Byres, hemmels, shippons and mistles - milking machine tales
by Jack Dent (2005)
After a milking machine was installed, I had to spend sometime showing the farmers how to use and clean it. On one farm I was doing an installation for one of the nicest farmers I have ever worked for. His greatest pleasure was to go to Leyburn market every Friday to meet his friends and discuss the state of the stock trade, and he always wore a smart blue suit and a pristine white shirt.
The night we were to use the machine for the first time, it happened to be a Friday night, so Charlie duly arrived back from Leyburn and looked into the byre to see how I was getting on. I told him I was ready to demonstrate the machine working, and if he could get changed, I would instruct him in its use.
He said he would appreciate if I did the milking that night and he would just watch. He added that he hadn’t missed a milking for over 40 years, and was looking forward to watching someone else milk his cows.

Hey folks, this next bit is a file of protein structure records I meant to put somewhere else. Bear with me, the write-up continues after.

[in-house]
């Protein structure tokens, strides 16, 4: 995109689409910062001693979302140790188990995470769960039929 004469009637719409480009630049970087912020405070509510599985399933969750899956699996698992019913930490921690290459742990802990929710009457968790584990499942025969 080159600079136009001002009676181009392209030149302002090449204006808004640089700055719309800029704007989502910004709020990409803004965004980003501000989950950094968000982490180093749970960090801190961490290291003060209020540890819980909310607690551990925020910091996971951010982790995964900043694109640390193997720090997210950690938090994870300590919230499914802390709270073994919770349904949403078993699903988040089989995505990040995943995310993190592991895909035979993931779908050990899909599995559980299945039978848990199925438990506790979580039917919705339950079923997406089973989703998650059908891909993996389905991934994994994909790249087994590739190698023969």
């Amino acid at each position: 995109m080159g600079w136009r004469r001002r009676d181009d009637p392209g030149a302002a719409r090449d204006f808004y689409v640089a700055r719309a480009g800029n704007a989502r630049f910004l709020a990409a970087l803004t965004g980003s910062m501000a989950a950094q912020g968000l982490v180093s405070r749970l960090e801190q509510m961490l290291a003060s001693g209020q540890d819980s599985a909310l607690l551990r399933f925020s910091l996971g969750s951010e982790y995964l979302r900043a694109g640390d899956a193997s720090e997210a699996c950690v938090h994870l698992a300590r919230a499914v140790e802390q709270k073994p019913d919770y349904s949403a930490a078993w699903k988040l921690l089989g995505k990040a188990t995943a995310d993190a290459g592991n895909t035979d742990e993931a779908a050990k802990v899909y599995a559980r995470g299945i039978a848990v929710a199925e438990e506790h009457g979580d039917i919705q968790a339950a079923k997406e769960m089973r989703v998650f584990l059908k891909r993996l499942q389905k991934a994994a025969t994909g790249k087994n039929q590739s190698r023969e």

“Fair enough” I said and proceeded to start milking. Charlie stood at the back of the byre which is not very wide in small Dales byres. There was the “standing” where the cow stood which was as long as the cow, then the two-foot wide muck “grip” behind the cow, then if you were lucky, there was about three feet of “back walk” before the wall. Charlie stood there revelling in the fact that he wasn’t having to milk for the first time and he had divested himself of his jacket and tie and just stood there, the epitome of contentment.
Photo: Cowshed with milk pipeline direct to the dairy. Source: Kenneth Russell (1969) The Principles of Dairy Farming.
Now milking for the first time was never the easiest of tasks. I was strange to the cows, and the machine was a new experience to them. In those early days a cow would fetch a lot more money if an auctioneer could declare that “she was used to being machine milked”.
Well of course the inevitable happened. As I was putting the unit on the heifer, she coughed and poor old Charlie was directly in the line of fire. It was a bullseye, right dead centre on Charlie’s pristine best white shirt. I waited for the explosion but he looked at the mess and casually remarked – “I don’t suppose that would have happened if I’d been milking”.
He then departed leaving me to finish the job.